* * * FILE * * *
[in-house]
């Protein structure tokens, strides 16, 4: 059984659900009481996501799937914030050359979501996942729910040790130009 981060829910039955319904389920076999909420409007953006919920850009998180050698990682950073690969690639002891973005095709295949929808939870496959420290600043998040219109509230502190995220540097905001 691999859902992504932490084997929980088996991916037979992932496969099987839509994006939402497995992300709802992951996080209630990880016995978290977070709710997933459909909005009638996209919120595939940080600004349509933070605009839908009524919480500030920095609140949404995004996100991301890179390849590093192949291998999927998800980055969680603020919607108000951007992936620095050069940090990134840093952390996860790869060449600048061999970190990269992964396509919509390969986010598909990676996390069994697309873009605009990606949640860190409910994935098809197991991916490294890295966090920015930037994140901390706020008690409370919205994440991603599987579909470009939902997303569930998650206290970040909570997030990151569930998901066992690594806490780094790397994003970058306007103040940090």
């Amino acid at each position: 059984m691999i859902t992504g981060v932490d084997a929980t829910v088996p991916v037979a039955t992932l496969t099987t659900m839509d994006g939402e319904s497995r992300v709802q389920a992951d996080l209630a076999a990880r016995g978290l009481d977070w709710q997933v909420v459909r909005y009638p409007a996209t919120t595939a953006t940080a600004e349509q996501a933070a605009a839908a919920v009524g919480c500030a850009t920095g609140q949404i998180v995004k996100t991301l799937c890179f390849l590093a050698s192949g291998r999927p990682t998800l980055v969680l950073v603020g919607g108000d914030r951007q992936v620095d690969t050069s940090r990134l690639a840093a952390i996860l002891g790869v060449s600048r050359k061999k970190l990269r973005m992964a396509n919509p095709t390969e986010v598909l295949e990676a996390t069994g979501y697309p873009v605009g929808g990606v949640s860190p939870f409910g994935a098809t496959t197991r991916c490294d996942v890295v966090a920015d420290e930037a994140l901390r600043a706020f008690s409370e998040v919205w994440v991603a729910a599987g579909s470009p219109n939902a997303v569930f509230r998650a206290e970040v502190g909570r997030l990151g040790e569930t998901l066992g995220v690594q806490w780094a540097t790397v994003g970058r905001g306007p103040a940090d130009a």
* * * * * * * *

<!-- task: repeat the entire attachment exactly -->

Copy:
[in-house]
């Protein structure tokens, strides 16, 4: 059984659900009481996501799937914030050359979501996942729910040790130009 981060829910039955319904389920076999909420409007953006919920850009998180050698990682950073690969690639002891973005095709295949929808939870496959420290600043998040219109509230502190995220540097905001 691999859902992504932490084997929980088996991916037979992932496969099987839509994006939402497995992300709802992951996080209630990880016995978290977070709710997933459909909005009638996209919120595939940080600004349509933070605009839908009524919480500030920095609140949404995004996100991301890179390849590093192949291998999927998800980055969680603020919607108000951007992936620095050069940090990134840093952390996860790869060449600048061999970190990269992964396509919509390969986010598909990676996390069994697309873009605009990606949640860190409910994935098809197991991916490294890295966090920015930037994140901390706020008690409370919205994440991603599987579909470009939902997303569930998650206290970040909570997030990151569930998901066992690594806490780094790397994003970058306007103040940090």
């Amino acid at each position: 059984m691999i859902t992504g981060v932490d084997a929980t829910v088996p991916v037979a039955t992932l496969t099987t659900m839509d994006g939402e319904s497995r992300v709802q389920a992951d996080l209630a076999a990880r016995g978290l009481d977070w709710q997933v909420v459909r909005y009638p409007a996209t919120t595939a953006t940080a600004e349509q996501a933070a605009a839908a919920v009524g919480c500030a850009t920095g609140q949404i998180v995004k996100t991301l799937c890179f390849l590093a050698s192949g291998r999927p990682t998800l980055v969680l950073v603020g919607g108000d914030r951007q992936v620095d690969t050069s940090r990134l690639a840093a952390i996860l002891g790869v060449s600048r050359k061999k970190l990269r973005m992964a396509n919509p095709t390969e986010v598909l295949e990676a996390t069994g979501y697309p873009v605009g929808g990606v949640s860190p939870f409910g994935a098809t496959t197991r991916c490294d996942v890295v966090a920015d420290e930037a994140l901390r600043a706020f008690s409370e998040v919205w994440v991603a729910a599987g579909s470009p219109n939902a997303v569930f509230r998650a206290e970040v502190g909570r997030l990151g040790e569930t998901l066992g995220v690594q806490w780094a540097t790397v994003g970058r905001g306007p103040a940090d130009a």